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Panama Jack's Resort Is a Cancún Phoenix


all photos: David Paul Appell



When I was a teenager visiting Mexico’s Yucatan Peninsula with my folks in 1973, as we were flying from Cozumel to Mérida our pilot indicated a skinny, scrubby island below that was about to be developed into the country’s newest resort destination. More than 40 years later, Cancún remains the most wildly successful sun-and-fun capital of Latin America, with dozens of big resorts; a huge menu of dining and shopping; and access to diverse adventure and eco attractions down the Riviera Maya coast as well as the jawdropping Mayan ruins scattered throughout the peninsula.

And all these many years after Club Med became Cancún’s first resort, the Zona Hotelera (Hotel Zone) has of course become packed with a bewildering variety of resorts from modest to enormous and glitzy. And as of January 2017, 438-unit Panama Jack’s has been making its mark among them as a family-friendly, four-star option whose hallmark is friendliness and exceptional service (with 640 employees, the staff-to-guest ratio is exceptionally high).

Rather than a new property, Panama Jack’s is the rebranding and renovation (slated to be complete by December 15) of the Gran Caribe, which over some four decades had developed a loyal Mexican and other Latin American following, which is still in evidence today. But the new feel is a nice, breezy mix of modern and retro that is very appealing to both new visitors and repeat guests of years’ standing, such as an Indianapolis couple I ran into, booked into here by their agent without realizing it’s an updated reboot of the same property they enjoyed 18 years ago.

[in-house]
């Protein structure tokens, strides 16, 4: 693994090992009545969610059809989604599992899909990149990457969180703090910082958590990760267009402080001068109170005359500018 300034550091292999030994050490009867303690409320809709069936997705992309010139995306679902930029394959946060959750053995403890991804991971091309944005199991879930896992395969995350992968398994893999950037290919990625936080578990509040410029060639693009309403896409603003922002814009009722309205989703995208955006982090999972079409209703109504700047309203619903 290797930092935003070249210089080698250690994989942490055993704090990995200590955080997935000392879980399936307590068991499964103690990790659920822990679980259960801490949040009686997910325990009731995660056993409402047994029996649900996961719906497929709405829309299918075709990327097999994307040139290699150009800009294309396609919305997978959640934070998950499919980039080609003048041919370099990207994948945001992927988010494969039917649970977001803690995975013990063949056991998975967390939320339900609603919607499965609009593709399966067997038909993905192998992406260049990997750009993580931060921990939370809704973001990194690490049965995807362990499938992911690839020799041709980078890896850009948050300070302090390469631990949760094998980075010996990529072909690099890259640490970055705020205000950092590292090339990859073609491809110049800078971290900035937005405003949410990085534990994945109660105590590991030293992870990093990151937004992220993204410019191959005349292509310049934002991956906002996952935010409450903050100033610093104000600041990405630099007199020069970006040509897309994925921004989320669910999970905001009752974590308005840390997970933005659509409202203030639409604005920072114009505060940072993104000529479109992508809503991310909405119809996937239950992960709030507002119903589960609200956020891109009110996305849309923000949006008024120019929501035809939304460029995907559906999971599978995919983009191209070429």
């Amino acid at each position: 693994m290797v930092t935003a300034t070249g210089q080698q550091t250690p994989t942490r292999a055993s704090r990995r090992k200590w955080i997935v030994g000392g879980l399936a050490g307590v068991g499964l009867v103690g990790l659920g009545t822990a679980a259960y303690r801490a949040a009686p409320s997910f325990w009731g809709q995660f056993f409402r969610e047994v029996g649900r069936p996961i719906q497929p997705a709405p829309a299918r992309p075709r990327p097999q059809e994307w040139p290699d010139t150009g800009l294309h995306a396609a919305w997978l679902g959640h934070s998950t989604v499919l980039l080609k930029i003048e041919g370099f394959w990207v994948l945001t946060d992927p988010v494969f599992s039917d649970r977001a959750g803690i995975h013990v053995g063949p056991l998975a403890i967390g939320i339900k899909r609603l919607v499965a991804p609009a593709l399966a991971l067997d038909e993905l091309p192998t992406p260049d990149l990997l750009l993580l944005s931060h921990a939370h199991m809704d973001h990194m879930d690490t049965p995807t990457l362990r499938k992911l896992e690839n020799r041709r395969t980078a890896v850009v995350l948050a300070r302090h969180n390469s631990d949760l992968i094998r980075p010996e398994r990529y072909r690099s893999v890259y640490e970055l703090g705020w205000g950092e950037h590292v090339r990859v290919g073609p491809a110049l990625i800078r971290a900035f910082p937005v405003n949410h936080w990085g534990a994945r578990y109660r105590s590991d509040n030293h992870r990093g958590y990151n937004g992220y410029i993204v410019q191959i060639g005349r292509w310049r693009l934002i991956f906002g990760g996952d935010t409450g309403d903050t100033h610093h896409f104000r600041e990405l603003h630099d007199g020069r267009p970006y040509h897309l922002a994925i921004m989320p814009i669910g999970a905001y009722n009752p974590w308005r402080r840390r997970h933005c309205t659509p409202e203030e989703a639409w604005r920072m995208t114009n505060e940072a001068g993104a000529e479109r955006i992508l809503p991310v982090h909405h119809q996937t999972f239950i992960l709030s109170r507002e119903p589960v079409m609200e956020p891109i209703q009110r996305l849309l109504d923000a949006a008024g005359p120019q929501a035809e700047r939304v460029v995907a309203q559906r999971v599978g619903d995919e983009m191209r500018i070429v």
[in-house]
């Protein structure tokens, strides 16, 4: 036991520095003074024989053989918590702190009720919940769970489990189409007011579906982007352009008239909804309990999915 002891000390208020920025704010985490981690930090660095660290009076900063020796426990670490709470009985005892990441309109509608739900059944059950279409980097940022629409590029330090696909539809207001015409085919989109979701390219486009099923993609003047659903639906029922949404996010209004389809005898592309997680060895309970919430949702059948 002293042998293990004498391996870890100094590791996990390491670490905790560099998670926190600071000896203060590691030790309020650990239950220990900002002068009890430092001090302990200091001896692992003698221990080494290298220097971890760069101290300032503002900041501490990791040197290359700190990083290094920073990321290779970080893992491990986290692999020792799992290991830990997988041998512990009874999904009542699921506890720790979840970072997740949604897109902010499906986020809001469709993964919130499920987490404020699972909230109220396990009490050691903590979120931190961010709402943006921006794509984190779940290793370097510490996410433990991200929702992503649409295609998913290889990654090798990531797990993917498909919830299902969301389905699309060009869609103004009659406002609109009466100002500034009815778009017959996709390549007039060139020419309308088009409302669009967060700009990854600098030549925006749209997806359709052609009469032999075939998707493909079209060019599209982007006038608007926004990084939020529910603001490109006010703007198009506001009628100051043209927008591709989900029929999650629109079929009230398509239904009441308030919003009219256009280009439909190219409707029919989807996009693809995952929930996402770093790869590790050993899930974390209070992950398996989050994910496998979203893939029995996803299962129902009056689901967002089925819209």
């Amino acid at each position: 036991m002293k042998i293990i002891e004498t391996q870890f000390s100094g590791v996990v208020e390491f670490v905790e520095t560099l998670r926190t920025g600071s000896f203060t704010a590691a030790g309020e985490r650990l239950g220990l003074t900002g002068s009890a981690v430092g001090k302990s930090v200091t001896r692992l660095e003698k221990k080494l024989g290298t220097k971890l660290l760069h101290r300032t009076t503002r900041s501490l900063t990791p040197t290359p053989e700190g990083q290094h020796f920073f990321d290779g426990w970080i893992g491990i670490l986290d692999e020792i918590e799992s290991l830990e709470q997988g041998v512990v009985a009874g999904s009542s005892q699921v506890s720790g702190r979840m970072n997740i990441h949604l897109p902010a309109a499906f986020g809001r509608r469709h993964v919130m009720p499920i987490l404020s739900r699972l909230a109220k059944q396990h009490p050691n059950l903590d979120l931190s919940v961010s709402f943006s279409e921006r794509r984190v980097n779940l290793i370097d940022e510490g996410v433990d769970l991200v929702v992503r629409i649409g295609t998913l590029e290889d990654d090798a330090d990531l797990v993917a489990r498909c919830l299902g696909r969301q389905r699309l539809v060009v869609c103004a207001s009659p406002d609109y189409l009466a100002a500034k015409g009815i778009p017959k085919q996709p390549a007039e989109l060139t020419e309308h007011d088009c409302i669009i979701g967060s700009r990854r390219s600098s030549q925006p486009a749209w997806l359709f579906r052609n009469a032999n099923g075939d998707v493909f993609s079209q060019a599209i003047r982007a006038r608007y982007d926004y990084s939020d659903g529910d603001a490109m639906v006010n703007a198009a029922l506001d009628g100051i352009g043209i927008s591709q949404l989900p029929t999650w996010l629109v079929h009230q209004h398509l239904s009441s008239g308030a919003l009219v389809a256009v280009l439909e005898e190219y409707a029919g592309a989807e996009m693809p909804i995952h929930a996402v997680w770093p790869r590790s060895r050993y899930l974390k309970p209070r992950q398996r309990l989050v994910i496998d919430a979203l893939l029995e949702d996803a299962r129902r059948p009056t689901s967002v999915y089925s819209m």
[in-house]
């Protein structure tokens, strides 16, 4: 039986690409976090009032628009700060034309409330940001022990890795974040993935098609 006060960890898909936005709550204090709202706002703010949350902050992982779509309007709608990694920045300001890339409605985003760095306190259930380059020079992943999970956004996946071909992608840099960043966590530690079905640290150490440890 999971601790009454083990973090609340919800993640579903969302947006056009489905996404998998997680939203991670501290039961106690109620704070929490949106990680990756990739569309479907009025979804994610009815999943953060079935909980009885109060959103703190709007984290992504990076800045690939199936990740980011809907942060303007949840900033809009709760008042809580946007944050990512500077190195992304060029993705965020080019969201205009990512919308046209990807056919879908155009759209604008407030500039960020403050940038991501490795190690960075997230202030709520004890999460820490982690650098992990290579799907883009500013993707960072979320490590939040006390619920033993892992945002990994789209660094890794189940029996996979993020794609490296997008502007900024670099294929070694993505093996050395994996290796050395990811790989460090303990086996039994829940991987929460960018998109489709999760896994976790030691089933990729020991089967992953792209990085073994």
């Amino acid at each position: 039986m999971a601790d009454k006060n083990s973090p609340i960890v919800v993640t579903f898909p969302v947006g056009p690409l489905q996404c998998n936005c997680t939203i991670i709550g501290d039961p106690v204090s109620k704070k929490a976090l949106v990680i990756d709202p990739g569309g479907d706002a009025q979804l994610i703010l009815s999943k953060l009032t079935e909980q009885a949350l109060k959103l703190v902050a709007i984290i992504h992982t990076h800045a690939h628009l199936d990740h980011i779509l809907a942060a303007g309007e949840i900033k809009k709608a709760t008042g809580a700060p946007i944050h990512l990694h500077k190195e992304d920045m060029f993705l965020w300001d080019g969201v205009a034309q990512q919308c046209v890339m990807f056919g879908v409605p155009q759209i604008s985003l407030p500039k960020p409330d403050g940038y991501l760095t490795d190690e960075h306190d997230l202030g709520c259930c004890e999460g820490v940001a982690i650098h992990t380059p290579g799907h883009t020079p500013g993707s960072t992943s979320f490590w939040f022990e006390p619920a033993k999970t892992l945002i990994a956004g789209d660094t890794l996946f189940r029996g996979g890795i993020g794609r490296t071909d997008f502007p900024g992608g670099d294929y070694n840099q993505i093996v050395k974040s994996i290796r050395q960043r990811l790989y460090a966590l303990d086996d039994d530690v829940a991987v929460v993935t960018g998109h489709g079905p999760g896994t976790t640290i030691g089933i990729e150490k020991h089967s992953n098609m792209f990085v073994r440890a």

It’s the result of a partnership between Playa Hotels and Resorts, which operates various all-inclusive properties in Mexico, Jamaica, and the Dominican Republic (including Punta Cana’s five-star The Sanctuary), and 44-year-old Panama Jack line of beach-oriented products from suncare to home furnishings; the brand’s logo evokes a pith-hatted Ernest Hemingway.

As Kevin Froemming, Playa’s executive vice president and chief marketing officer explained to me, “This resort concept resonates with all age categories and greatly with the U.S./Canada market because of the widely known brand recognition that the Panama Jack Brand has there. We are seeing great possibilities for growing this resort brand not only further in Mexico but also throughout Jamaica and the DR.”




Entering the spacious, airy lobby, a light take on retro comes into play behind the reception area, lined with knickknacks suggestive of vintage travel, such as sextants, compasses, lanterns, and exotic glassware. Just across the hall, the expansive main bar Jack’s Landing has a view out to the kids’ area’s colorful pirate ship, and a stage with nightly shows from rock bands to traditional Mayan-inspired dancers; it’s bookended by a trio of car-rental and day-tour offices. At the far end, the most recent addition is Panama Jack Coffee Co., with tasty brews and baked treats including signature cinnamon buns (a bell rings when they’re fresh out of the oven). Once I spotted a magician in slightly creepy makeup roamed the lobby, bemusing folks with his antics and tricks (as GM Mattias Klein put it, “we like to offer our guests nice surprises!”). Another quirky note is the sayings emblazoned on various walls across the property, such as “The first GPS stood for good pair of shoes. It got us here,” and “ The difference between a rut and a groove is style and attitude.”



The resort’s half dozen dining options are readily accessible from the lobby or just outside. At dinner-only Casa Rosa (above), I enjoyed a fabulous steak with huitlacoche sauce (that’s tree fungus – much better than it sounds!), part of a well chosen menu of modern Mexican treats. Others include the main Ventanas buffet (featuring sweet sea views indeed), casual waterfront grill Deck 74, seafood-oriented Italian Viaggio (a guest favorite), al fresco At Sunset, and Jack’s Shack taco stand (where you can watch local ladies making these Mexican classics by hand).